Last Friday, Blackstone closed on its $6.3 billion buyout of Australian entertainment group Crown Resorts, marking the end of a 15-month prolonged acquisition process of the scandal-plagued company.
Crown is one of Australia’s largest gaming and entertainment groups. It owns and operates two of Australia’s leading gambling and entertainment complexes, Crown Melbourne and Crown Perth, as well as the luxury hotel resort and dining precinct at Crown Sydney.
The casino operator has been embroiled in legal and regulatory troubles since 2019, when allegations first emerged that the company was linked to organized crime and money laundering. Following a probe by the country’s financial crimes regulator, the Australian Transaction Reports and Analysis Centre, or Austrac, Crown was sued in late February for breaching anti-money laundering and counter-terrorism financing laws, according to news reports. An investigation by the Victorian Gambling and Casino Control Commission then led to Crown being fined in May for illegally accepting Chinese bank cards, the BBC reported.
Despite the company’s alleged illegal activities, Blackstone first invested in Crown in May 2020, buying around a 10 percent stake in the company, and eventually submitted an acquisition proposal to Crown in March 2021.
PERE understands that Blackstone made its prolonged pursuit of Crown because it was a large-scale, complex transaction where the New York-based firm could acquire assets at attractive valuations. This in turn would allow the company to deliver higher returns for its investors. The capital for the transaction, which is Blackstone’s largest in Asia-Pacific, is understood to be coming from the firm’s real estate and private equity funds.
Chris Heady, chairman of Asia-Pacific and the head of real estate Asia at Blackstone, told PERE that the firm believes that with Crown, “there’s tremendous potential to transform these assets into something special for all stakeholders.”
The firm sees an opportunity to unlock value by working with the regulators and being part of the company’s turnaround. “From a starting point, we saw a fantastic collection of irreplaceable assets, which were going through a difficult period due to the pandemic and regulatory challenges. We held the view that we could help the assets and the company realize their full potential through our global scale and expertise in the hospitality sector,” he said.
“We are fully committed to working with regulators to ensure that we operate Crown with the highest levels of ethics and integrity – as we do with our other investments around the world – and improving these assets and the overall experience for employees and visitors,” said Heady. The firm’s priority is to undertake a detailed review with Crown’s management of all compliance systems and processes at the casino operator and address any areas that require intervention or investment to ensure that Crown remains in full compliance under Blackstone ownership.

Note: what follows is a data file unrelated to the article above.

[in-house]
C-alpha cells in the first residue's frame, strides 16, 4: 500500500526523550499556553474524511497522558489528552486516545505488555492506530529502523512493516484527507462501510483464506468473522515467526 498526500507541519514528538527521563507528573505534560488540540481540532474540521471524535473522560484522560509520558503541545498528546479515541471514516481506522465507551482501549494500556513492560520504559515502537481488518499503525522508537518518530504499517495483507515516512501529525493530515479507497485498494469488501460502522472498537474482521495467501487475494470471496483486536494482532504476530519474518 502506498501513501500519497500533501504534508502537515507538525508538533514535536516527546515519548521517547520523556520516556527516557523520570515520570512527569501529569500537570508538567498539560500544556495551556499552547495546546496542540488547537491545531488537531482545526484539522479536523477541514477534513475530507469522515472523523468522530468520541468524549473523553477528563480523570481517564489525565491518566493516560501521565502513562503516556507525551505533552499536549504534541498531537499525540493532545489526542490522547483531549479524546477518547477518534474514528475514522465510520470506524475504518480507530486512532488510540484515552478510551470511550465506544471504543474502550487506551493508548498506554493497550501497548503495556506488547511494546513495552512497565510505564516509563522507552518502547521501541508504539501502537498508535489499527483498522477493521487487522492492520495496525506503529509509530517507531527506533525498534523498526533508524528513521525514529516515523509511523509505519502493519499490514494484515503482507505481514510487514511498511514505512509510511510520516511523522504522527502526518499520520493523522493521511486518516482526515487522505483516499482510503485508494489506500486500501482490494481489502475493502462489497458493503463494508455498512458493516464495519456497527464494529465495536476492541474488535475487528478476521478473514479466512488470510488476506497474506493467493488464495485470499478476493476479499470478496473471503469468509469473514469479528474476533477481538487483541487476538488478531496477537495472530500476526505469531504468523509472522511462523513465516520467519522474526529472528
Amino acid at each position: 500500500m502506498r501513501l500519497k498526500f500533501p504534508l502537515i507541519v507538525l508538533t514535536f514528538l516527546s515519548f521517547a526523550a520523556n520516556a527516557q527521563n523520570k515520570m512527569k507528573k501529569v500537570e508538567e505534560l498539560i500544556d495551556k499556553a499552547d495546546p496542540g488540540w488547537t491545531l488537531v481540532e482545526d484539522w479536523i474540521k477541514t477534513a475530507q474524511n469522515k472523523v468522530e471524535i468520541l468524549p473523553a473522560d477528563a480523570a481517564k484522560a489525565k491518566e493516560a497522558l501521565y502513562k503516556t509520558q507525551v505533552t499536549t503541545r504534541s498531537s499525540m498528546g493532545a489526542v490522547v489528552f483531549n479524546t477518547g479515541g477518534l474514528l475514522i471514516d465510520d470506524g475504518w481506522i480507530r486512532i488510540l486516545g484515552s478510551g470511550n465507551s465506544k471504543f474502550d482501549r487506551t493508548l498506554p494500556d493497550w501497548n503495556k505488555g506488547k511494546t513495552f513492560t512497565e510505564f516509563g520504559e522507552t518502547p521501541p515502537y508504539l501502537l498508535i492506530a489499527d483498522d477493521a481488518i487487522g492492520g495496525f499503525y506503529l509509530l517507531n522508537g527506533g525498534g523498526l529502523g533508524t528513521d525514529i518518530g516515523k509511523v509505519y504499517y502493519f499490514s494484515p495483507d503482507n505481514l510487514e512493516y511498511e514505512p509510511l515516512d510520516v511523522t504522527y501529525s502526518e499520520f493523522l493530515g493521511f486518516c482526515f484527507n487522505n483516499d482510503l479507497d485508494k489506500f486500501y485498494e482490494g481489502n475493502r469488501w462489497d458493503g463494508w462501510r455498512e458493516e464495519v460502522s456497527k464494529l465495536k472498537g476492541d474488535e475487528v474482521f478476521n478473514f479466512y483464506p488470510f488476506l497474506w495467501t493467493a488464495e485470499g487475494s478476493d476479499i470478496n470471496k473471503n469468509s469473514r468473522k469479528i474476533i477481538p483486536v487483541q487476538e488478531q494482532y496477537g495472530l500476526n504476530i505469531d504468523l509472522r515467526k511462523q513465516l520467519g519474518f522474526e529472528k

Reuters reported earlier this month that Western Australia’s Racing and Gaming Minister Tony Buti told Blackstone to operate with “the highest standards of governance and operations,” including applying ASX corporate governance principles, reporting all investigations by regulators in Australia and overseas, seeking approval for any new Crown investors and strengthening its auditing and anti-money laundering reporting.
Apart from working closely with the regulators, Blackstone is expected to bring in its expertise in hospitality and leisure to Crown. “We made a successful investment in The Cosmopolitan in Las Vegas, and it is of a similar size and complexity to Crown’s assets. We hope to have a similar positive impact with Crown by investing a lot of capital to improve the consumer experience and at the same time have a positive impact on the local economy,” said Heady.
The firm sold The Cosmopolitan of Las Vegas this year for $5.65 billion after owning it for eight years. During this time, it implemented major operational changes, developed a “best-in-class” management team and invested significant capital to renovate 3,000 guest rooms and enhance food and beverage offerings, according to a Blackstone release. In addition, it also owned Hilton Hotels Corporation for 11 years, during which time the firm doubled the size of the company to more than 5,300 properties and 400,000 employees worldwide.
In addition to the firm’s strong expertise and track record in the hospitality sector, the investment in Crown also aligns with Blackstone’s highest conviction theme: post-pandemic travel. Its other recent investments in this sector include the acquisition of an eight-hotel portfolio across Japan’s top tourist destinations; the acquisition of Bourne Leisure, a British holiday company; and the joint acquisition of Extended Stay Hotels with Starwood Capital Group.